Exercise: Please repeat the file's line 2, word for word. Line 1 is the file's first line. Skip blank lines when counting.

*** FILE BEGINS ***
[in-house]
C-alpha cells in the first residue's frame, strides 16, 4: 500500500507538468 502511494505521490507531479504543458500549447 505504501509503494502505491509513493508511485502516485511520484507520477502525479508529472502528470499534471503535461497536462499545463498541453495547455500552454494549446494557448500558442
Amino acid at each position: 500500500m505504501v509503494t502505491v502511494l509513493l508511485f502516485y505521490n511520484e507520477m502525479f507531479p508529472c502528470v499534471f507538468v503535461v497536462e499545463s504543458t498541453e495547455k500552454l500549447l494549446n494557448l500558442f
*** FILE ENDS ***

C-alpha cells in the first residue's frame, strides 16, 4: 500500500507538468 502511494505521490507531479504543458500549447 505504501509503494502505491509513493508511485502516485511520484507520477502525479508529472502528470499534471503535461497536462499545463498541453495547455500552454494549446494557448500558442